Talent Management speaks to the strategic role that companies are now taking to maximize the value of their employees.
If we look back over the past 100 years in business what we see is that we have gone through three major transitions in how the workplace has dealt with people. The first was the industrial age. In the industrial age employees were expected to be obedient and diligent. They were expected to do their job, keep their mouth shut, and follow the rules and regulations. This was actually a critically important phase since products were being produced and specific parameters and guidelines had to be followed to ensure proper manufacturing. Additionally, employees were seen as a cost.
In the late 20th century we moved into the knowledge era. In the knowledge era what we saw was that knowledge and intellect was vital. We were relying on our people as an asset to take the information they possessed and to create new ideas that would increase profits. During this period, businesses moved from. manufacturing things, to creating ideas. Employees are seen as an asset to the business and not just a cost.
Today we have entered the talent age. In the talent age what is important is creativity and passion. People are seen not as costs, not as assets, but as talent that brings value to the organization. Employees engage with the organization and their focus on bringing their best to the workplace creates greater efficiency and effectiveness.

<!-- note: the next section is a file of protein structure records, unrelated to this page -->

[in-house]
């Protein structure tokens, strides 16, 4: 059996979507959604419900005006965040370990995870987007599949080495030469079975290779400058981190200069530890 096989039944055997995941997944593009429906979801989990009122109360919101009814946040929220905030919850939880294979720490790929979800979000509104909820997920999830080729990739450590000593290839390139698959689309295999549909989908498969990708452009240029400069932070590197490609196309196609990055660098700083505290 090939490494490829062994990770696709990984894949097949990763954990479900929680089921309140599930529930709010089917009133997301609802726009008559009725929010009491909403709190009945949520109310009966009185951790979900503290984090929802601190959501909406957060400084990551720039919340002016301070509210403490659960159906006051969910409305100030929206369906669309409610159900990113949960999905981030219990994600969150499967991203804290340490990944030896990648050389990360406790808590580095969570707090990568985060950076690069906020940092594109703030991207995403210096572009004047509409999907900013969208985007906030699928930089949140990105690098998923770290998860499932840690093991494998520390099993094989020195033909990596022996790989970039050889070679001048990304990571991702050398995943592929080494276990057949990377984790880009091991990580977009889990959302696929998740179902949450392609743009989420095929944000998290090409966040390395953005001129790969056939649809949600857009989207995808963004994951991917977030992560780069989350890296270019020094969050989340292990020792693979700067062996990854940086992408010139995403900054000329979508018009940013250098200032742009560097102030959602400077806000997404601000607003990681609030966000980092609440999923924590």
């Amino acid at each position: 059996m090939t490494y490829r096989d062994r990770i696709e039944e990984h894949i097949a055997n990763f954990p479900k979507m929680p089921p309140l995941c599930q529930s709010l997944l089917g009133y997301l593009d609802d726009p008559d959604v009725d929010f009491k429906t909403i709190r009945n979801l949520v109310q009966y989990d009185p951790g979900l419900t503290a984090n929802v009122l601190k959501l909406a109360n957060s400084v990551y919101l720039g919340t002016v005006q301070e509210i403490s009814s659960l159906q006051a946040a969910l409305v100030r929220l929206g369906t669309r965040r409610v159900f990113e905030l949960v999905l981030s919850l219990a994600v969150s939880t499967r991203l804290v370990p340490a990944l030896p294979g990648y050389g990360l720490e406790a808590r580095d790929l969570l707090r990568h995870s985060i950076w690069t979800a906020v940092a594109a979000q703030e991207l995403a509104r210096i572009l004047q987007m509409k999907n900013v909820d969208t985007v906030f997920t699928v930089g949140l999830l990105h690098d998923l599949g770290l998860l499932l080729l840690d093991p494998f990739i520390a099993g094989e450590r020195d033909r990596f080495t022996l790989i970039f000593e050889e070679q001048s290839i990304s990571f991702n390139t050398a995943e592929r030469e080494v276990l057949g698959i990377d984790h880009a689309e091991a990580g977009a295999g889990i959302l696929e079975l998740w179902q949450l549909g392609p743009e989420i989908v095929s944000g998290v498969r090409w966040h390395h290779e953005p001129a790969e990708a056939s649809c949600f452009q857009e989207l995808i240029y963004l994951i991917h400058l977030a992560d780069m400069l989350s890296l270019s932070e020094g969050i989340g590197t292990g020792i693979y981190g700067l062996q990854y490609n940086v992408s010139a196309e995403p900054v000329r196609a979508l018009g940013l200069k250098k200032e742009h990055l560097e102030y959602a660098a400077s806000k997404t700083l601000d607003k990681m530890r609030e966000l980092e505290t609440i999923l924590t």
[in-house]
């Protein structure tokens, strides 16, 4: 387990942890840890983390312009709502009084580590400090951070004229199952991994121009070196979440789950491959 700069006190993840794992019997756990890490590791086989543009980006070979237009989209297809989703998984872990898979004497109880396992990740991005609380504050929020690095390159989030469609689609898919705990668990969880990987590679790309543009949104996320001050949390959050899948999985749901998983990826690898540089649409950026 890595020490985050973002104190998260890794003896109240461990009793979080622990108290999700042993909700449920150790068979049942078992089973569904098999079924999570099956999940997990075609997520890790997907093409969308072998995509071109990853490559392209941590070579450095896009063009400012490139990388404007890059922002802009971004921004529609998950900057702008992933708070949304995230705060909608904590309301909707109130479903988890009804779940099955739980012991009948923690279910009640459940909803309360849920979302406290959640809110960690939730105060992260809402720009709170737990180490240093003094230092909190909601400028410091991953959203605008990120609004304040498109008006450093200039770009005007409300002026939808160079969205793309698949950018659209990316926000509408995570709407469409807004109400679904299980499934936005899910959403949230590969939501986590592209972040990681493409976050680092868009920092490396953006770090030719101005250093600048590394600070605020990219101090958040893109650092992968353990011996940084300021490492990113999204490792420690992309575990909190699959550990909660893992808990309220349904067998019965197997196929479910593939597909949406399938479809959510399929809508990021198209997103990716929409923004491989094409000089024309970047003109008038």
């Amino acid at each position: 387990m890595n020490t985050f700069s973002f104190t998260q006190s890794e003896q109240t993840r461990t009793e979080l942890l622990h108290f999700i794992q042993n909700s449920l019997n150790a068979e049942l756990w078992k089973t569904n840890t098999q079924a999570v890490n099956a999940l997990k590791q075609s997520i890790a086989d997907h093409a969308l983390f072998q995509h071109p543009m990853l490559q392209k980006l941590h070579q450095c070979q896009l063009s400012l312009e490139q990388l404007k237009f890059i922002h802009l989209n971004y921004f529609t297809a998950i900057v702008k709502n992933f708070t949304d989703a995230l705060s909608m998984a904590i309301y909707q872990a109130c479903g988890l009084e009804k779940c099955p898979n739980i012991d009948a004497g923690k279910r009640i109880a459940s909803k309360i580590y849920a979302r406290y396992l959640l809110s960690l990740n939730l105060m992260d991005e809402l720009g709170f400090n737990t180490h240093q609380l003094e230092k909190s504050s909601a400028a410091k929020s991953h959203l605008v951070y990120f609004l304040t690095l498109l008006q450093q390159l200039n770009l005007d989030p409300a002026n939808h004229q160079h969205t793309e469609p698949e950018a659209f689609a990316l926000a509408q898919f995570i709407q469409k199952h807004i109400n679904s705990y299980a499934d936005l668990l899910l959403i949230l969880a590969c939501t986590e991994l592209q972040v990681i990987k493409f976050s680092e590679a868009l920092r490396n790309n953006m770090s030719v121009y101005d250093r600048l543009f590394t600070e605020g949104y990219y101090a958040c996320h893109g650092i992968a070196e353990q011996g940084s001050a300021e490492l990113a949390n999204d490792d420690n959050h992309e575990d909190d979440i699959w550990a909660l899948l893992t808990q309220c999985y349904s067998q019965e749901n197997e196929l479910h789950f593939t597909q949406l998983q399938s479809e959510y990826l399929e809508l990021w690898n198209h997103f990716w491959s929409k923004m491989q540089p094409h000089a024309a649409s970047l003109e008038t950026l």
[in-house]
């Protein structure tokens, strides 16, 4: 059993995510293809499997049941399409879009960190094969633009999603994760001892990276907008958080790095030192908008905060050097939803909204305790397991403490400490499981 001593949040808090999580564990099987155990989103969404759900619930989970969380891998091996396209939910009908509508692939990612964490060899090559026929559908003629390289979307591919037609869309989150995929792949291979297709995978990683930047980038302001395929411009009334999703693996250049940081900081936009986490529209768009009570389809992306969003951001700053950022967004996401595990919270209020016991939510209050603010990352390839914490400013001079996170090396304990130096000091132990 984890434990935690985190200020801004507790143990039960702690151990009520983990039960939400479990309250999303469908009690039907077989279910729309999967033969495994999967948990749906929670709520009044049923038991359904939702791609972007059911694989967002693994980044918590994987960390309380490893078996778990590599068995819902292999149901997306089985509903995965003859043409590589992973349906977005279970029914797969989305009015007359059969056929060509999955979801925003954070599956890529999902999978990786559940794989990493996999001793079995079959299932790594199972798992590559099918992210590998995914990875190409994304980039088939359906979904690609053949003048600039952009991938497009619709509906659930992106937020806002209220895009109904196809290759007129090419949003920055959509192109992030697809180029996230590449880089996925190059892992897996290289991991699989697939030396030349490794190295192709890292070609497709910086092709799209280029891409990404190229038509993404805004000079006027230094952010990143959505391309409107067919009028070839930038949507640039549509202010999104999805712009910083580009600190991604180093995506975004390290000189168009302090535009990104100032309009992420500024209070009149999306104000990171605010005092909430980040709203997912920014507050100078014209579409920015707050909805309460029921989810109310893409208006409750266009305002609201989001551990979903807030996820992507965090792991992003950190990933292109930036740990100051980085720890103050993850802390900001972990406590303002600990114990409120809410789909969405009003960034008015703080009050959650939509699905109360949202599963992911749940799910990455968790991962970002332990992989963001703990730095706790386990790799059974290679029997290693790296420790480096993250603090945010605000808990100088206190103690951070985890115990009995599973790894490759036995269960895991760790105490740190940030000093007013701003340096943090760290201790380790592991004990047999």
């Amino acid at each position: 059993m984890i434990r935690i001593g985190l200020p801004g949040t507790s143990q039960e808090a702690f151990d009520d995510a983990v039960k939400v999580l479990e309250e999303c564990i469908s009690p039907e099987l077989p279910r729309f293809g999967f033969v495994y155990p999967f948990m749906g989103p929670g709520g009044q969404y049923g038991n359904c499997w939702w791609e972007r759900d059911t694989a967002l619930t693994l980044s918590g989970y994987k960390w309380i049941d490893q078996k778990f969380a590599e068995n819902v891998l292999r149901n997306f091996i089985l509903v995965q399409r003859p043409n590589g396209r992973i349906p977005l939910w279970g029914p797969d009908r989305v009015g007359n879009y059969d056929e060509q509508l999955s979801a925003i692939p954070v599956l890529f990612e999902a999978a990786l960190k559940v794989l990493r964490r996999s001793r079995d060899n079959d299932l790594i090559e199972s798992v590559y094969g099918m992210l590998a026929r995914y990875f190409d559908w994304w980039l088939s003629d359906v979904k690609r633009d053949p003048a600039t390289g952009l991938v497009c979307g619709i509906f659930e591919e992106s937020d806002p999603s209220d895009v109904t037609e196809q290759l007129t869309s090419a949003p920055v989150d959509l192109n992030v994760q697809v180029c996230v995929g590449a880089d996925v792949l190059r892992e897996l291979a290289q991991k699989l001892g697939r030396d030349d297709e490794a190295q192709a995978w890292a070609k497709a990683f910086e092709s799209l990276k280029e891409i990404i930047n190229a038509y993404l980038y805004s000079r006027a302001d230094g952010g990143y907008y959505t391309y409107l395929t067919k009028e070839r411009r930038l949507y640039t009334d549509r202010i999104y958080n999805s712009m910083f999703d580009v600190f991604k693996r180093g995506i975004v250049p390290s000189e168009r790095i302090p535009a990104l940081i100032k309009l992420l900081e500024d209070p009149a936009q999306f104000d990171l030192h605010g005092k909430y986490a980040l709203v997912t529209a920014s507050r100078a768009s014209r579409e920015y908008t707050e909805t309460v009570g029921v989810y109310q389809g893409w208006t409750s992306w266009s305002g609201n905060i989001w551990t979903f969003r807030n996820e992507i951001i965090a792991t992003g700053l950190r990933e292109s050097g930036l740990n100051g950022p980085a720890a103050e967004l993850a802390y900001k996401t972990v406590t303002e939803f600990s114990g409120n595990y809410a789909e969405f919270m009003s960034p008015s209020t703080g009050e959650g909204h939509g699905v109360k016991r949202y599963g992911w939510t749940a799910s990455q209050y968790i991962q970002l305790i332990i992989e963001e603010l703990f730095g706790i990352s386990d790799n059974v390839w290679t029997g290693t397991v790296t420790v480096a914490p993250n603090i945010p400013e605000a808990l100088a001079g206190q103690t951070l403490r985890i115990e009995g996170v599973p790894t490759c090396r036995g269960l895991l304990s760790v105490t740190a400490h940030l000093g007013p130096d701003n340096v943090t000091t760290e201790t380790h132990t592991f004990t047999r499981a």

Unfortunately, many companies haven’t made that leap to the talent management era and most employees have not made the leap to recognizing how their talents can create a better and more effective workplace. Both parties oftentimes still operate in either the industrial age era or in the knowledge age era and so both sides tend to think of themselves as just being there to get a job done rather than as a key element of their workplace strategy.
Whenever you talk to leaders in the workplace and ask them, “What is your most important resource?” Most companies will say, “Our people.” But when you ask the follow-up question such as “what strategic role do your employees provide and how do you garner them most value from them, they have no idea. Employees are seen as a tactical resource. Here are a couple of questions to ask related to how you are seen in the workplace:
• Involve the people who are doing the work to find out what makes their job critical to the company and what they can do to increase value.
• Keep your organization’s business objectives front and center and remind everyone about these goals as you determine the best ways to deploy your employees.
• Communicate and educate your staff about the strategic role they play in the organization. Make them create the definitions of how they contribute to the success of the company.